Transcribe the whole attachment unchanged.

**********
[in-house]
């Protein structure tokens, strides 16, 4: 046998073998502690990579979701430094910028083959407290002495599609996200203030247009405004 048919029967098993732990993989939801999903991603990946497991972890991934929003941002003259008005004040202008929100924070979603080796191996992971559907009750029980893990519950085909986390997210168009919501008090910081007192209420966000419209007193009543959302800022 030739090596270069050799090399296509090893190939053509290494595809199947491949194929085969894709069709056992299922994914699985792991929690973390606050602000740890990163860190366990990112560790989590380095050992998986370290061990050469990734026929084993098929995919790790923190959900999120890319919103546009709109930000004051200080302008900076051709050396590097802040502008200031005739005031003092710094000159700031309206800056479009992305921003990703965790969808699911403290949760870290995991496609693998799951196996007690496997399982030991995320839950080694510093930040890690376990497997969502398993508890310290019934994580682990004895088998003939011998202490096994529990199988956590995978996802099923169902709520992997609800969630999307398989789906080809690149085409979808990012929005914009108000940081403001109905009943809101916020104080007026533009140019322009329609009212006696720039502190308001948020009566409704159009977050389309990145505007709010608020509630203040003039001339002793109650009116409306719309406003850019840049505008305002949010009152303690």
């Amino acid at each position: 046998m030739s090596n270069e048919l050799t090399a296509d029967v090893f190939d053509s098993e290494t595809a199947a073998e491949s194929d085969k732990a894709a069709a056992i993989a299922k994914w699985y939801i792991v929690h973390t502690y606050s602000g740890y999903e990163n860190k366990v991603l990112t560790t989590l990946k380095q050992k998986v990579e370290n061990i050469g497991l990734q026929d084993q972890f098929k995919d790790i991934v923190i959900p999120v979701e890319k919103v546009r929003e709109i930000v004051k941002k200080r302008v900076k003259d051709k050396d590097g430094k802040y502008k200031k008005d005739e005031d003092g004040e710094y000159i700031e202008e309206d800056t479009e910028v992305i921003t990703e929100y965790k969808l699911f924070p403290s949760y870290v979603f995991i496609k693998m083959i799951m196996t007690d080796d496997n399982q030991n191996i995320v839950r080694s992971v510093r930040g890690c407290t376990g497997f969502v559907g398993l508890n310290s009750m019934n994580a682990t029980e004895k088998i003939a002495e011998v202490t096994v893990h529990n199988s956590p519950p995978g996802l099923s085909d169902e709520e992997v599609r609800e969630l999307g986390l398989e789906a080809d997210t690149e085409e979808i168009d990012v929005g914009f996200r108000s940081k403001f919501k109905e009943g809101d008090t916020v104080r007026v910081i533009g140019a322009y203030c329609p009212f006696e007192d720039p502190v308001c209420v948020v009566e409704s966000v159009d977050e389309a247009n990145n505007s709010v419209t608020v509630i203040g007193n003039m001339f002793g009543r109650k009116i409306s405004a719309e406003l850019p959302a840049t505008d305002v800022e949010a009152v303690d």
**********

[in-house]
């Protein structure tokens, strides 16, 4: 046998073998502690990579979701430094910028083959407290002495599609996200203030247009405004 048919029967098993732990993989939801999903991603990946497991972890991934929003941002003259008005004040202008929100924070979603080796191996992971559907009750029980893990519950085909986390997210168009919501008090910081007192209420966000419209007193009543959302800022 030739090596270069050799090399296509090893190939053509290494595809199947491949194929085969894709069709056992299922994914699985792991929690973390606050602000740890990163860190366990990112560790989590380095050992998986370290061990050469990734026929084993098929995919790790923190959900999120890319919103546009709109930000004051200080302008900076051709050396590097802040502008200031005739005031003092710094000159700031309206800056479009992305921003990703965790969808699911403290949760870290995991496609693998799951196996007690496997399982030991995320839950080694510093930040890690376990497997969502398993508890310290019934994580682990004895088998003939011998202490096994529990199988956590995978996802099923169902709520992997609800969630999307398989789906080809690149085409979808990012929005914009108000940081403001109905009943809101916020104080007026533009140019322009329609009212006696720039502190308001948020009566409704159009977050389309990145505007709010608020509630203040003039001339002793109650009116409306719309406003850019840049505008305002949010009152303690």
């Amino acid at each position: 046998m030739s090596n270069e048919l050799t090399a296509d029967v090893f190939d053509s098993e290494t595809a199947a073998e491949s194929d085969k732990a894709a069709a056992i993989a299922k994914w699985y939801i792991v929690h973390t502690y606050s602000g740890y999903e990163n860190k366990v991603l990112t560790t989590l990946k380095q050992k998986v990579e370290n061990i050469g497991l990734q026929d084993q972890f098929k995919d790790i991934v923190i959900p999120v979701e890319k919103v546009r929003e709109i930000v004051k941002k200080r302008v900076k003259d051709k050396d590097g430094k802040y502008k200031k008005d005739e005031d003092g004040e710094y000159i700031e202008e309206d800056t479009e910028v992305i921003t990703e929100y965790k969808l699911f924070p403290s949760y870290v979603f995991i496609k693998m083959i799951m196996t007690d080796d496997n399982q030991n191996i995320v839950r080694s992971v510093r930040g890690c407290t376990g497997f969502v559907g398993l508890n310290s009750m019934n994580a682990t029980e004895k088998i003939a002495e011998v202490t096994v893990h529990n199988s956590p519950p995978g996802l099923s085909d169902e709520e992997v599609r609800e969630l999307g986390l398989e789906a080809d997210t690149e085409e979808i168009d990012v929005g914009f996200r108000s940081k403001f919501k109905e009943g809101d008090t916020v104080r007026v910081i533009g140019a322009y203030c329609p009212f006696e007192d720039p502190v308001c209420v948020v009566e409704s966000v159009d977050e389309a247009n990145n505007s709010v419209t608020v509630i203040g007193n003039m001339f002793g009543r109650k009116i409306s405004a719309e406003l850019p959302a840049t505008d305002v800022e949010a009152v303690d």